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I am thinking about buying my first mitre saw/compound saw. Maybe not this model, but something similar to this:

Ryobi 1400W 210mm Compound Mitre Saw with Laser

I note that some models come with a built-in material clamp that presses the work down, some come with a built-in material clamp that presses the work horizontally towards the fence, and some, like the one pictured, offer neither. (It doesn't seem to be related to the price.)

If I bought the model shown, I can't see how to conveniently and safely clamp the work before cutting. The fence has plastic catches behind the fence (to allow it to be turned), so clamping there will be a fiddly matter. There is very little space underneath the base to slide a G-clamp or similar to allow a vertical clamp. If there are holes that are intended to insert a clamp, I can't see which they are.

Are there clamps that attach to the side extensions? They seem too flimsy.

I fear I am missing something that will seem stupidly obvious when it is explained to me.

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    I've only ever seen guys use their hands as clamps. – Tester101 May 4 '15 at 15:50
  • @Tester101: This very earnest safety video warns against using your hands for small pieces. – Oddthinking May 4 '15 at 15:57
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    My first thought is that if you are cutting something so small that it would be dangerous to use your hand, it's probably not the right tool for the job – Steven May 4 '15 at 17:24
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    Your video states it - "don't use the saw to cut pieces too small to be safely clamped" - if your saw can't clamp, then the piece shouldn't be cut using the saw. I've never clamped anything other than a stop block when using a miter saw. – Raystafarian May 4 '15 at 18:00
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    Tester 101 is right about buying the saw you want... a bunch of well intentioned folks on the internet can't decide for you what is or isn't safe enough. (That said, however, you might get your saw home and find that the clamps are (a) a pain, and (b) not necessary.) – Aloysius Defenestrate May 5 '15 at 1:47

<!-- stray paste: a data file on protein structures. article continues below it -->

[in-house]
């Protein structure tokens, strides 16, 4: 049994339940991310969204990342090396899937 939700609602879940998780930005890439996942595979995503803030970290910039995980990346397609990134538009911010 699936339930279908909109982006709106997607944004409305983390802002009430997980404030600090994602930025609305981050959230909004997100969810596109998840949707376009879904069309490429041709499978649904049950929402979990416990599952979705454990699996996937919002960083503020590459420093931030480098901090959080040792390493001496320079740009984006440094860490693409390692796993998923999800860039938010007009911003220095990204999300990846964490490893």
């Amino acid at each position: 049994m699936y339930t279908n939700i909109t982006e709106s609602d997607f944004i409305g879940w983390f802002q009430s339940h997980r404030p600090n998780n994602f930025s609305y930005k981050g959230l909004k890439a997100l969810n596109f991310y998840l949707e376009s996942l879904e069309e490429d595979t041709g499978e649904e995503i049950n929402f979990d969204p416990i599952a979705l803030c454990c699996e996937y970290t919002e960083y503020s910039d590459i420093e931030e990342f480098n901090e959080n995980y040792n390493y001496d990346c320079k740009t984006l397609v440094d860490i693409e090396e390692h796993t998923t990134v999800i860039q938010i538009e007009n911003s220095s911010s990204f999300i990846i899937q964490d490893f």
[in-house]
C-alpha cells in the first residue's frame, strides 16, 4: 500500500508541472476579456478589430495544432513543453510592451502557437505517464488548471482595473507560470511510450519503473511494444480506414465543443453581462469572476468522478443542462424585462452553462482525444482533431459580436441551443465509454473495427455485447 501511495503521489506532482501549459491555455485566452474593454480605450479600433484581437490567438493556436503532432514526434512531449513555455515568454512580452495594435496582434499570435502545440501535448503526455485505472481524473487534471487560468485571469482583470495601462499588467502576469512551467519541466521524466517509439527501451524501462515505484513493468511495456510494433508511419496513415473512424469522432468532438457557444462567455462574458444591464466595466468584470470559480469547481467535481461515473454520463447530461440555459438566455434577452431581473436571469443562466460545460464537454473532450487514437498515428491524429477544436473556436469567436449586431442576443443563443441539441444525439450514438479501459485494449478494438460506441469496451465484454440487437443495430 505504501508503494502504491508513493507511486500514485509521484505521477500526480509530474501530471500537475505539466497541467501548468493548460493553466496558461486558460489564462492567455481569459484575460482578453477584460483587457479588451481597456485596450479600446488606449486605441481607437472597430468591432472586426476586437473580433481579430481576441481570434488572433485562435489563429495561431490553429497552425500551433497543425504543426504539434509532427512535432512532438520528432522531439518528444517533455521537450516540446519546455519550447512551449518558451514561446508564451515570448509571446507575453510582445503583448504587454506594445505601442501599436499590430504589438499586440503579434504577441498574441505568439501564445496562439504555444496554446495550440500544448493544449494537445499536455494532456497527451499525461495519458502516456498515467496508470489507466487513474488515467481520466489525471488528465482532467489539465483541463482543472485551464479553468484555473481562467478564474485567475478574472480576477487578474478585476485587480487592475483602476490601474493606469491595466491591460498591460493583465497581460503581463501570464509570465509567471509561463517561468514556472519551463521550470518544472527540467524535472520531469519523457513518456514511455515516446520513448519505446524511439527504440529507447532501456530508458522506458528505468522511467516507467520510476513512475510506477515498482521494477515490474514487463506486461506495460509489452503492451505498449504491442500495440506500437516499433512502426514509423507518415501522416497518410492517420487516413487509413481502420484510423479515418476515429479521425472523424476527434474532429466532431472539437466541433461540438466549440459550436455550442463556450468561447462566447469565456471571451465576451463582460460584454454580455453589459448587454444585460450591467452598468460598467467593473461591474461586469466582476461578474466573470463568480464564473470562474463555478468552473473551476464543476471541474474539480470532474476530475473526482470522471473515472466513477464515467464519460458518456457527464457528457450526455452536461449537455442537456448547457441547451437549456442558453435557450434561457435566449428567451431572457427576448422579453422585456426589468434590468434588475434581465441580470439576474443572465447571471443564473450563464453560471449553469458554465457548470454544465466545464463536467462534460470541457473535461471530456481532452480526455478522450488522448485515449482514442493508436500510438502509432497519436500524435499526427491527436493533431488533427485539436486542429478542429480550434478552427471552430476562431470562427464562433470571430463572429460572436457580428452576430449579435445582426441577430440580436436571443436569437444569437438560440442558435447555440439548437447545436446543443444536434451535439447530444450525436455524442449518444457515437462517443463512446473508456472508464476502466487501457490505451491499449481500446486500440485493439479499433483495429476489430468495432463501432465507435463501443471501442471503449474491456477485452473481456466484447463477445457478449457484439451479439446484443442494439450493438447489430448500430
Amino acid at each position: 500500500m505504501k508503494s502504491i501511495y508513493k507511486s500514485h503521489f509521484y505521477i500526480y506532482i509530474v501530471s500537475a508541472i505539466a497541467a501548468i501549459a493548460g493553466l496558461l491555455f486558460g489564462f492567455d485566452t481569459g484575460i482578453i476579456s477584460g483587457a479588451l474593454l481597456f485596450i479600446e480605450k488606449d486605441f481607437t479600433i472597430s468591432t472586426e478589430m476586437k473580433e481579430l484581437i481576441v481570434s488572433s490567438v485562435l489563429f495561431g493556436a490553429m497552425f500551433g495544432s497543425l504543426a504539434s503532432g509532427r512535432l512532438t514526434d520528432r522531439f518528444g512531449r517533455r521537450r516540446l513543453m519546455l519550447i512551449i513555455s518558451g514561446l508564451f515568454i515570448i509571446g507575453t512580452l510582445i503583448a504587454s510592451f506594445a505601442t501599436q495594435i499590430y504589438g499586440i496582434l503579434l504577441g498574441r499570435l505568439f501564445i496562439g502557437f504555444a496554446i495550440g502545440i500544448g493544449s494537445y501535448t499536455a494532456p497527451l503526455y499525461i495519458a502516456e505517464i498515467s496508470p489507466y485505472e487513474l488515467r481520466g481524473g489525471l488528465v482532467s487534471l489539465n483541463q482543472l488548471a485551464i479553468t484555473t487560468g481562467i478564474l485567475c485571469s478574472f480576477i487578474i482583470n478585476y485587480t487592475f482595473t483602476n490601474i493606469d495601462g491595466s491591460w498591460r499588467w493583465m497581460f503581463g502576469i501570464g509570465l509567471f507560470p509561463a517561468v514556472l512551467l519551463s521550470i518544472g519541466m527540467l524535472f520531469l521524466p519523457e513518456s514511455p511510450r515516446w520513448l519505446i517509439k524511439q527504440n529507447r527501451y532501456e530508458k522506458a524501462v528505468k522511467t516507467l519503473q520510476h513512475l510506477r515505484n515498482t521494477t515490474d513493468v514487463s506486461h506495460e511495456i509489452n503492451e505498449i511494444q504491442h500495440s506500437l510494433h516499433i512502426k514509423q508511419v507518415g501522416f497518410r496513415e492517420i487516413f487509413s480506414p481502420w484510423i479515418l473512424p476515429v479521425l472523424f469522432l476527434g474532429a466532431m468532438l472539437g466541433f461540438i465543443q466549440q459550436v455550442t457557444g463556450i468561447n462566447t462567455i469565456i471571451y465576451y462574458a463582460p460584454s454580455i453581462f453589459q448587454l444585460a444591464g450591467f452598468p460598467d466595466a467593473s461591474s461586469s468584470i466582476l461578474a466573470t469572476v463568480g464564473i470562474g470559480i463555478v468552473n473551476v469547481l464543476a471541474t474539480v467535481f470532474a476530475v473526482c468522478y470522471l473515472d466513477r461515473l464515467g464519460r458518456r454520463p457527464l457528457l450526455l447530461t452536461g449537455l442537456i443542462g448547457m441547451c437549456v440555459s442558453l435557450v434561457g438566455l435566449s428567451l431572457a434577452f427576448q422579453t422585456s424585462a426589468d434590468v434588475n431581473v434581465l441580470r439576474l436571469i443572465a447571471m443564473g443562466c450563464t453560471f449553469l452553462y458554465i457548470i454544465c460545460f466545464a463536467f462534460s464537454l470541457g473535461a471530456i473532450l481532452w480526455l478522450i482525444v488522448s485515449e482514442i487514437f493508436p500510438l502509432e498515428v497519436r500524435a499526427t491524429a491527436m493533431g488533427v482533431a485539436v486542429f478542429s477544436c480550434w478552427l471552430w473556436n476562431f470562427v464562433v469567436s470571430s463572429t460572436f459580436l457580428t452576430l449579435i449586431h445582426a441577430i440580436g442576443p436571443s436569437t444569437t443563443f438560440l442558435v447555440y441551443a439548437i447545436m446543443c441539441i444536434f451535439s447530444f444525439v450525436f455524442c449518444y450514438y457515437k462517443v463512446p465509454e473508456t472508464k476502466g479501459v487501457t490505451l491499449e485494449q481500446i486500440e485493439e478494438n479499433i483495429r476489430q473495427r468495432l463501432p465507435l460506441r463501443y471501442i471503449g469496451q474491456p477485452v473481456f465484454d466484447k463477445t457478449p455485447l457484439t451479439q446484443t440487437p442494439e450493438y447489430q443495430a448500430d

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here is a saw with an integrated clamp.

enter image description here enter image description here

The clamp is useful when you have a large/unwieldy workpiece. For example a 10-12 ft long trim piece. You can use both hands to get it positioned where you want, then clamp it in place and run the saw.

It is also useful as noted in comments, if you are doing a bunch of cuts all the same you can clamp a stop block in place.

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If you want clamps on your saw, buy a saw with clamps.

  • Ha! I thought you would answer more along the lines "Clamps are not required to use a mitre saw", rather than this tautology. My assumption was, looking at the range, that the choice was "Buy one with clamps, or buy one without clamps and buy suitable clamps separately" and I couldn't figure out what I would need to buy. Telling me I don't need clamps is helping. Telling me to make an uninformed decision isn't helping much. – Oddthinking May 5 '15 at 1:58
  • @Oddthinking Clamps may or may not be required, it depends completely on what you're doing and how safely you want to do it. The fact is, if you want a saw with a specific feature, buy a saw with that feature. – Tester101 May 5 '15 at 2:02
  • Buying a saw with clamps designed to work with it, will be safer than using clamps that are not designed to work with the saw. If you want to work safely and you want to use clamps, buy a saw with clamps built in. – Tester101 May 5 '15 at 2:08
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I've successfully used duct tape on flat work. Make sure there's plenty of tape on the saw bed. I use a slow pull and my fingers don't go near the work.

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